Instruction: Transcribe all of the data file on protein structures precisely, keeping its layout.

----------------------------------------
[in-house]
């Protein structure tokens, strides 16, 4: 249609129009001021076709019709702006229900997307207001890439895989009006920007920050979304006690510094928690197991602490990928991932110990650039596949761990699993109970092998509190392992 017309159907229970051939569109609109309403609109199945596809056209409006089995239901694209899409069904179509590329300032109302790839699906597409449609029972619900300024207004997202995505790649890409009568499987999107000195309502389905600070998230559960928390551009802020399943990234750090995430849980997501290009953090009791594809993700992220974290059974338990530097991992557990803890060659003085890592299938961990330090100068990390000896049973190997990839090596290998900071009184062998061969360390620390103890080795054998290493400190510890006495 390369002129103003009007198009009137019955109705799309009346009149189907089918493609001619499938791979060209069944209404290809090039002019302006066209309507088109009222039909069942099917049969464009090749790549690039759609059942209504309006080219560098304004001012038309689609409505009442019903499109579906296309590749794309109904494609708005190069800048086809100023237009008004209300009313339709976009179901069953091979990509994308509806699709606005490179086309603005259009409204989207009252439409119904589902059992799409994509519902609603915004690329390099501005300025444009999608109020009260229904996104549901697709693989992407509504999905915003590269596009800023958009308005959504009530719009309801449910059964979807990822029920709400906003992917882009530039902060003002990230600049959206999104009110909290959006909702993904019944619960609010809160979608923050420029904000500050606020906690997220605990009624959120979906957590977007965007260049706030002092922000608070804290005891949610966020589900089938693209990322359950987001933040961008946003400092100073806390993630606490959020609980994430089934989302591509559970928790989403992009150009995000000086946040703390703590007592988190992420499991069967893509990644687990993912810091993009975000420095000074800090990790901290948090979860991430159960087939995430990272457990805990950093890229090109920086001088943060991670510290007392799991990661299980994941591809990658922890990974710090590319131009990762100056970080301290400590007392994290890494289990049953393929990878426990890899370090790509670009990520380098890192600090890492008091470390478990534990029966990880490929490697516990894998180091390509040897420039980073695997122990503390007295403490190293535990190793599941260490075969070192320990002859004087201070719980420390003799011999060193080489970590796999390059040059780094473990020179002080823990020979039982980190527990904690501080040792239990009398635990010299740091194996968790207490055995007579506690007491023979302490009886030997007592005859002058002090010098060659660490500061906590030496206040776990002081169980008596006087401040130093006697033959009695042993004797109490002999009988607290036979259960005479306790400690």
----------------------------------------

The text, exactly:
[in-house]
């Protein structure tokens, strides 16, 4: 249609129009001021076709019709702006229900997307207001890439895989009006920007920050979304006690510094928690197991602490990928991932110990650039596949761990699993109970092998509190392992 017309159907229970051939569109609109309403609109199945596809056209409006089995239901694209899409069904179509590329300032109302790839699906597409449609029972619900300024207004997202995505790649890409009568499987999107000195309502389905600070998230559960928390551009802020399943990234750090995430849980997501290009953090009791594809993700992220974290059974338990530097991992557990803890060659003085890592299938961990330090100068990390000896049973190997990839090596290998900071009184062998061969360390620390103890080795054998290493400190510890006495 390369002129103003009007198009009137019955109705799309009346009149189907089918493609001619499938791979060209069944209404290809090039002019302006066209309507088109009222039909069942099917049969464009090749790549690039759609059942209504309006080219560098304004001012038309689609409505009442019903499109579906296309590749794309109904494609708005190069800048086809100023237009008004209300009313339709976009179901069953091979990509994308509806699709606005490179086309603005259009409204989207009252439409119904589902059992799409994509519902609603915004690329390099501005300025444009999608109020009260229904996104549901697709693989992407509504999905915003590269596009800023958009308005959504009530719009309801449910059964979807990822029920709400906003992917882009530039902060003002990230600049959206999104009110909290959006909702993904019944619960609010809160979608923050420029904000500050606020906690997220605990009624959120979906957590977007965007260049706030002092922000608070804290005891949610966020589900089938693209990322359950987001933040961008946003400092100073806390993630606490959020609980994430089934989302591509559970928790989403992009150009995000000086946040703390703590007592988190992420499991069967893509990644687990993912810091993009975000420095000074800090990790901290948090979860991430159960087939995430990272457990805990950093890229090109920086001088943060991670510290007392799991990661299980994941591809990658922890990974710090590319131009990762100056970080301290400590007392994290890494289990049953393929990878426990890899370090790509670009990520380098890192600090890492008091470390478990534990029966990880490929490697516990894998180091390509040897420039980073695997122990503390007295403490190293535990190793599941260490075969070192320990002859004087201070719980420390003799011999060193080489970590796999390059040059780094473990020179002080823990020979039982980190527990904690501080040792239990009398635990010299740091194996968790207490055995007579506690007491023979302490009886030997007592005859002058002090010098060659660490500061906590030496206040776990002081169980008596006087401040130093006697033959009695042993004797109490002999009988607290036979259960005479306790400690």